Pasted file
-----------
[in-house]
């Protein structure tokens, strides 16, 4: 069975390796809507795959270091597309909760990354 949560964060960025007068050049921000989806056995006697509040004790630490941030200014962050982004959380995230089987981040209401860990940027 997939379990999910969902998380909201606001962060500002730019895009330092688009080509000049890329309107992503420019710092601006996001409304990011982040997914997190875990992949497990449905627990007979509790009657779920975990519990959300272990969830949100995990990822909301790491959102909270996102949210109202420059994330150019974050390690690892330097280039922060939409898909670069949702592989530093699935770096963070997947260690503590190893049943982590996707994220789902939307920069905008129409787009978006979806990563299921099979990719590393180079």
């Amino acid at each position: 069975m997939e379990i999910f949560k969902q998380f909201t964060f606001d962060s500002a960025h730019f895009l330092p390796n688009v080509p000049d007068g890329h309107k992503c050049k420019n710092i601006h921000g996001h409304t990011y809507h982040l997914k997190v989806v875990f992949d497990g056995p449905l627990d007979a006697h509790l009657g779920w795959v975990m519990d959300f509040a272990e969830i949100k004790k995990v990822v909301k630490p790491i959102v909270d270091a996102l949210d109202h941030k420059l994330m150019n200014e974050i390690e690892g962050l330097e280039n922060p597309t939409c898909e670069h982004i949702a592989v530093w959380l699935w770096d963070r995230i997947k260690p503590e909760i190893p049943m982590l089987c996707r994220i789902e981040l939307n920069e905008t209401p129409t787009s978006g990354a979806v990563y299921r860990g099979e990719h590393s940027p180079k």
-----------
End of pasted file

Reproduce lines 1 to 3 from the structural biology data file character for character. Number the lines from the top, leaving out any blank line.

[in-house]
């Protein structure tokens, strides 16, 4: 069975390796809507795959270091597309909760990354 949560964060960025007068050049921000989806056995006697509040004790630490941030200014962050982004959380995230089987981040209401860990940027 997939379990999910969902998380909201606001962060500002730019895009330092688009080509000049890329309107992503420019710092601006996001409304990011982040997914997190875990992949497990449905627990007979509790009657779920975990519990959300272990969830949100995990990822909301790491959102909270996102949210109202420059994330150019974050390690690892330097280039922060939409898909670069949702592989530093699935770096963070997947260690503590190893049943982590996707994220789902939307920069905008129409787009978006979806990563299921099979990719590393180079």
């Amino acid at each position: 069975m997939e379990i999910f949560k969902q998380f909201t964060f606001d962060s500002a960025h730019f895009l330092p390796n688009v080509p000049d007068g890329h309107k992503c050049k420019n710092i601006h921000g996001h409304t990011y809507h982040l997914k997190v989806v875990f992949d497990g056995p449905l627990d007979a006697h509790l009657g779920w795959v975990m519990d959300f509040a272990e969830i949100k004790k995990v990822v909301k630490p790491i959102v909270d270091a996102l949210d109202h941030k420059l994330m150019n200014e974050i390690e690892g962050l330097e280039n922060p597309t939409c898909e670069h982004i949702a592989v530093w959380l699935w770096d963070r995230i997947k260690p503590e909760i190893p049943m982590l089987c996707r994220i789902e981040l939307n920069e905008t209401p129409t787009s978006g990354a979806v990563y299921r860990g099979e990719h590393s940027p180079k």